For those like myself who had to experience and witness the death of a loved one sometimes cutting one’s emotion helps in the short-term. In the end, even trying to stay calm and emotionless never works as grief, anger and sadness are just too strong to keep locked in. Sooner or later these emotions will burst through and, in the end, it’s these emotional outburst that helps us stay sane and our way of helping move the process of grief along.

It must be difficult for those who cannot do this because their profession requires them to remain calm and focused. Emotions just gets in the way of doing the job required. I don’t envy these individuals and at the same time respect their courage to go through it day in and day out in whatever way they can to stay sane.

Portraitist of the Dead

She always has mourning clothes with her. That way, she can begin a portrait as soon as a request comes in.

And so it is today.

Having slipped into her mourning dress in the shed on the pier, she boards the downstream ferry. Her hands are full: one holds the case with her painting tools and the other the garment bag for her mourning dress.

She has heard that a rich man lies dying in a town twenty kilometers downstream.

Her name is Rosa.

“It’s a race against time,” she says with a grim smile. “I have to start as soon as possible, before the face changes.”

“Changes how?” Kaim asks.

“It’s hard to say.”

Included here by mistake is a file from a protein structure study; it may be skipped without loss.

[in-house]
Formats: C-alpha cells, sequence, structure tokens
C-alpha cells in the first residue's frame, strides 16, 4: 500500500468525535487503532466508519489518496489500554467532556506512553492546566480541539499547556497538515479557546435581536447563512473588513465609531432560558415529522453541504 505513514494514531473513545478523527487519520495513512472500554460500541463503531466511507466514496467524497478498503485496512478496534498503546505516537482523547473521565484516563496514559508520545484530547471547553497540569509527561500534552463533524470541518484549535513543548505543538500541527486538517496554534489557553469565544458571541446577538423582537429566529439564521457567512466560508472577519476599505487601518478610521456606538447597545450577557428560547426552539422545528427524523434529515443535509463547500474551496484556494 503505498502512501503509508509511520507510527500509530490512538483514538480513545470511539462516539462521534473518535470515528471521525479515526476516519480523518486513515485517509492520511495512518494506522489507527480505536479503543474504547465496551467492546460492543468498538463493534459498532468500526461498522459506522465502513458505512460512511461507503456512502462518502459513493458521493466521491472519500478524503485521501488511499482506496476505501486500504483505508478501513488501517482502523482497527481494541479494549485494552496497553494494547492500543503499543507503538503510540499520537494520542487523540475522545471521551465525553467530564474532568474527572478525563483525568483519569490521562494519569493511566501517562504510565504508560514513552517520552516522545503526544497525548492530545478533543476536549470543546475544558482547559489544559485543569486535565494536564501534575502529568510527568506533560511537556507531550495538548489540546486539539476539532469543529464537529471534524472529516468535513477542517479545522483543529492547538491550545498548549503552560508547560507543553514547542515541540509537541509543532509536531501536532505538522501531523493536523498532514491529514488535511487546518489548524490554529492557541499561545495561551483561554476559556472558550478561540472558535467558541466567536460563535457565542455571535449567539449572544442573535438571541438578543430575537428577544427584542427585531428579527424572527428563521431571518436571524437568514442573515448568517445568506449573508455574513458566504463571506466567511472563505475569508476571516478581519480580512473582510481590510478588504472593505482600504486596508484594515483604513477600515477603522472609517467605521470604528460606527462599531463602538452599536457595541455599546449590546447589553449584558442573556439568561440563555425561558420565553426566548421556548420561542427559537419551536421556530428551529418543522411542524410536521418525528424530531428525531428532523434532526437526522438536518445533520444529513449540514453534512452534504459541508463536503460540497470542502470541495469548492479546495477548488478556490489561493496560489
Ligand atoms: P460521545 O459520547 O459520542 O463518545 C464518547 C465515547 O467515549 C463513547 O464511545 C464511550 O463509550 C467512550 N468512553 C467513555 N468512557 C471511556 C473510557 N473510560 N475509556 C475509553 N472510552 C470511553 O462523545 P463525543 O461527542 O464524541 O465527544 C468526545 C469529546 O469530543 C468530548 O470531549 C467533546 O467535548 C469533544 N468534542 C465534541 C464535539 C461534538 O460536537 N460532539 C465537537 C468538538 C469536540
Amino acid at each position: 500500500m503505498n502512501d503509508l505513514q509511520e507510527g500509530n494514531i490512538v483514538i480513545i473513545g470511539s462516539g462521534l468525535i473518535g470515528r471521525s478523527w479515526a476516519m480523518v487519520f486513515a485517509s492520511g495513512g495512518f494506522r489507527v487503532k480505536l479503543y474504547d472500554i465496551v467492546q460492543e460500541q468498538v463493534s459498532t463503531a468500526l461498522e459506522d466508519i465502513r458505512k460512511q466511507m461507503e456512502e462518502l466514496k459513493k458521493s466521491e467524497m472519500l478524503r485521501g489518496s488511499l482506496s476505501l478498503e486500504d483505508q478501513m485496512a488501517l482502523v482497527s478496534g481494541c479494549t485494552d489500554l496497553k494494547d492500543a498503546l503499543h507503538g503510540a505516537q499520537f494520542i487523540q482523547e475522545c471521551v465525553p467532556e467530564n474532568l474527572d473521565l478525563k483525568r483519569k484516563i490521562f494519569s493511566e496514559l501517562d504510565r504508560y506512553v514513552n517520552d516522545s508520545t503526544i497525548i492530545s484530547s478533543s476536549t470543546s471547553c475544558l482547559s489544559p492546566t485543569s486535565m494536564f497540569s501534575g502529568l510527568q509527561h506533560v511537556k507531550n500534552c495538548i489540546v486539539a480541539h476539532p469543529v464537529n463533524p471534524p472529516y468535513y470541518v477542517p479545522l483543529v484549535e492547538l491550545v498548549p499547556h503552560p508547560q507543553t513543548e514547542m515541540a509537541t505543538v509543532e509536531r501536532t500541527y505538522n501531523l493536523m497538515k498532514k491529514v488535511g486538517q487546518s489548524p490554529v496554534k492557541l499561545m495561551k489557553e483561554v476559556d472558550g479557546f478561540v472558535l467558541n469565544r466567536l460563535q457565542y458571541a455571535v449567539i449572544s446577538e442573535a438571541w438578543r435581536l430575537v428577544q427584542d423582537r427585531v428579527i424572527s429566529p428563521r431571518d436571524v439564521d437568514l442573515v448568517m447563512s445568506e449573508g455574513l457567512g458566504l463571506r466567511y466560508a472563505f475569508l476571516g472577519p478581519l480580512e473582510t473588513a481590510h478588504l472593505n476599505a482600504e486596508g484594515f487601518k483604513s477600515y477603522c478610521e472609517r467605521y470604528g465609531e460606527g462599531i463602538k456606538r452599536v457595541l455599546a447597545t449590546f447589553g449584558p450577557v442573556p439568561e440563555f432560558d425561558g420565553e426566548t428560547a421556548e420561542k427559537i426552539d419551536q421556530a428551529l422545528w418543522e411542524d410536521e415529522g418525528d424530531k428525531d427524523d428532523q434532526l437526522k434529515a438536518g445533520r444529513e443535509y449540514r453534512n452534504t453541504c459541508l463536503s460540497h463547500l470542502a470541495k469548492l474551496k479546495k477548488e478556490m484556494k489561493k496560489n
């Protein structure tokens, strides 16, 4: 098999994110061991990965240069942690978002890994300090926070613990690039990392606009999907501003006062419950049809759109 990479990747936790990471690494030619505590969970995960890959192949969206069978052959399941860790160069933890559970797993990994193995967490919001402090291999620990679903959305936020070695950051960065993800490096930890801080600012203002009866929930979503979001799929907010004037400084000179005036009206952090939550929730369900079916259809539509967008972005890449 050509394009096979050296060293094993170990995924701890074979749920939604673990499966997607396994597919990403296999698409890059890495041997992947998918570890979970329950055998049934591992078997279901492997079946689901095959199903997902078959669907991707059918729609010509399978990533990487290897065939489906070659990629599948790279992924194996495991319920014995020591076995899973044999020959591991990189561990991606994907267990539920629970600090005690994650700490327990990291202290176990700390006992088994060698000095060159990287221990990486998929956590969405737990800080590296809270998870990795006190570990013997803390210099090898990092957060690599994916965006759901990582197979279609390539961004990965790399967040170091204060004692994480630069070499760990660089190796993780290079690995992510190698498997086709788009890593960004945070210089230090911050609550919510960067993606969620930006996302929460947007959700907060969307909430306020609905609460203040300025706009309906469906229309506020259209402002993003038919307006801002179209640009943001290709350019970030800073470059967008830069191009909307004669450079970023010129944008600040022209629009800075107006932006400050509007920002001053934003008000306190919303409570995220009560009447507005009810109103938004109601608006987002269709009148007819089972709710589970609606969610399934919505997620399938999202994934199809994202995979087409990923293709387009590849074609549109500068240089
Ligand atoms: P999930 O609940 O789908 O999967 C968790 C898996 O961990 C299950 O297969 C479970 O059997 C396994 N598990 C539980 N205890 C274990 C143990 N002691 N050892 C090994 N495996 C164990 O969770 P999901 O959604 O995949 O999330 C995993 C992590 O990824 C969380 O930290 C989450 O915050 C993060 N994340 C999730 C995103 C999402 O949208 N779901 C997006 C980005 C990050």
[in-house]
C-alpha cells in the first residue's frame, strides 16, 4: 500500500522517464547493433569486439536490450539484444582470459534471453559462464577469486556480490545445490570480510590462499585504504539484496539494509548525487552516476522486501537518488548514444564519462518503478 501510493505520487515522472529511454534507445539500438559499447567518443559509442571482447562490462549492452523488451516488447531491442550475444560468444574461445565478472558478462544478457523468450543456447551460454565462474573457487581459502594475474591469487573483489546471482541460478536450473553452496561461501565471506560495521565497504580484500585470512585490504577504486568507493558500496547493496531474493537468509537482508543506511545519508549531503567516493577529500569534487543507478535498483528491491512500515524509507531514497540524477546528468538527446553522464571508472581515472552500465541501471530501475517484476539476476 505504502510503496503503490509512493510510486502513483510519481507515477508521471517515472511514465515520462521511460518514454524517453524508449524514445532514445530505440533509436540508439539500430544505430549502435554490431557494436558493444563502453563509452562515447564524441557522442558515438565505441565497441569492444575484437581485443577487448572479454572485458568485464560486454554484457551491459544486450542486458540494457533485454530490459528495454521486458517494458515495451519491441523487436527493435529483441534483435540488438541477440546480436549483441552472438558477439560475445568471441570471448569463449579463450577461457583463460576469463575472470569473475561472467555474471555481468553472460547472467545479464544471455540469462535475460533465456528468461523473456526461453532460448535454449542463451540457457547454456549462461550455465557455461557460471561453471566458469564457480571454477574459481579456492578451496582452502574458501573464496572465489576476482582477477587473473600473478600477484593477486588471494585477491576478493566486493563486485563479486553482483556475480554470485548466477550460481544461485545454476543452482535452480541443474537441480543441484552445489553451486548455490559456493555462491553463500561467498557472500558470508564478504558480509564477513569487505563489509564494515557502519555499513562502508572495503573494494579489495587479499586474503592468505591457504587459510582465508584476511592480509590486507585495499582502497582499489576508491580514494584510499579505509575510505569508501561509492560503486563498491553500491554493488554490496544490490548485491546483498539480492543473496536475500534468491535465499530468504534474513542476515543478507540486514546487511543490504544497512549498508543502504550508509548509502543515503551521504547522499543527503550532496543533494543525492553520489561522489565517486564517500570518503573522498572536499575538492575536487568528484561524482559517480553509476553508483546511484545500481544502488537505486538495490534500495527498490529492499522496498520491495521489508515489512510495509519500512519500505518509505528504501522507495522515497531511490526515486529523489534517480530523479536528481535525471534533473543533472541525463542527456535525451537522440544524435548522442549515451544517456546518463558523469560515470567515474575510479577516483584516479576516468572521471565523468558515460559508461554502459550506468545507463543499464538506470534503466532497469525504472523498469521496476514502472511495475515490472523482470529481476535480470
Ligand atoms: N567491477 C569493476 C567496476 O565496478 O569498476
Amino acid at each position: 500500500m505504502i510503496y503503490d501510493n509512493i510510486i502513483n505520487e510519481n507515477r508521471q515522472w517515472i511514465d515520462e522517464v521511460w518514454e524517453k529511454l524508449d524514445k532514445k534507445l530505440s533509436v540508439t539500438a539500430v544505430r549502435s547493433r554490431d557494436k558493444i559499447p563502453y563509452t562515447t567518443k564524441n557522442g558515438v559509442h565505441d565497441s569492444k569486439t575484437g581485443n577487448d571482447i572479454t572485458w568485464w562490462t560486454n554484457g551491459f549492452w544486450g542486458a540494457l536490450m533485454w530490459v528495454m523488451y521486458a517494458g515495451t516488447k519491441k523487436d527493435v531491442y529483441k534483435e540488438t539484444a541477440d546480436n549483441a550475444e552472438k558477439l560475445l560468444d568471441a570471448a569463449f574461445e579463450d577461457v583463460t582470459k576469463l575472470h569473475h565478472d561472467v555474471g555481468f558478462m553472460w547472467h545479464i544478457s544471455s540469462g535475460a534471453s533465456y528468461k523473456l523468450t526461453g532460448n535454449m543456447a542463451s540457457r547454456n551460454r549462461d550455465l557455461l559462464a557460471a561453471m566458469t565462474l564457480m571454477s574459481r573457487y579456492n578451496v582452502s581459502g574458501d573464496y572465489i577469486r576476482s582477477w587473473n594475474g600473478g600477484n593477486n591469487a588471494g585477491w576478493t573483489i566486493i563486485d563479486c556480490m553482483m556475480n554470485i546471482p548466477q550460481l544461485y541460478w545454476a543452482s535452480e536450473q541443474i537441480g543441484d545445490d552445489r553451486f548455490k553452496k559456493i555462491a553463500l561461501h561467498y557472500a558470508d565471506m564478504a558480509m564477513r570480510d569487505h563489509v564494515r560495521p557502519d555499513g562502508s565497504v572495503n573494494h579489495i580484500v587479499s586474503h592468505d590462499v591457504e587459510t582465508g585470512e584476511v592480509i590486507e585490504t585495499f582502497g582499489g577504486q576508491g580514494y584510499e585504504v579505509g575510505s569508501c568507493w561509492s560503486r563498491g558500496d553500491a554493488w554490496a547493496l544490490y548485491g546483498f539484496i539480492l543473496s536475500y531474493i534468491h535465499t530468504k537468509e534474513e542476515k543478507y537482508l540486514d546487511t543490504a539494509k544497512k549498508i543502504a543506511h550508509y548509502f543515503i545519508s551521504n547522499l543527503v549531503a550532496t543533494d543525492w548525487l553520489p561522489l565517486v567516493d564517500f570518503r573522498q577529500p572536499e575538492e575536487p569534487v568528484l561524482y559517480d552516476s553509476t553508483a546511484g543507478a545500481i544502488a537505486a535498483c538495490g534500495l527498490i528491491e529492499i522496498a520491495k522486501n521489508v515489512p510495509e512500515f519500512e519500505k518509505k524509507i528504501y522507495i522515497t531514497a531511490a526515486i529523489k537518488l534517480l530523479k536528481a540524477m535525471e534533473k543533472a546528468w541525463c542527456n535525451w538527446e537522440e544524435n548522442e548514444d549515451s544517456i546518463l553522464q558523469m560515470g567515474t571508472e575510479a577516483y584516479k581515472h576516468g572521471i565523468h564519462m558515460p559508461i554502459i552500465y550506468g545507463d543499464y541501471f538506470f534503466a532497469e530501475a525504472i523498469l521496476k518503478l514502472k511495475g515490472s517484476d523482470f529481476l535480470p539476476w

There is a deepening strain to Rosa’s smile.

“But I know it when I see it – when the person has gone from ‘this side’ to the ‘other side’.”

“Once they’ve gone over, I can’t paint them – at least not in the way that will please the family. It just can’t be done.”

Rosa is a professional portraitist of the dead.

The custom of preserving death masks is now widely practiced in this area. Families too poor to hire an artist daub the face of the newly deceased with dye and preserve the loved one’s deathbed expression on a cloth pressed against the dyed face. Some families make a death mask with plaster. Only the wealthiest families can afford to hire a professional like Rosa, so that lurking in the background of an individual’s death there can be a variety of disputes.

“I have heard families quarreling over the inheritance behind my back even as I sit there sketching the dead person. One widow presented my portrait of her husband to the court to prove that he had been poisoned. Another time, some loan sharks waited until the moment the man died and charged right into the house. One husband tried to spit in his wife’s face as soon as she gave up the ghost. Apparently, she had been unfaithful to him for years.”

Rosa tells her stories with utter detachment. She reveals no emotion at all.

This, she says, is indispensible to be becoming an outstanding portraitist of the dead.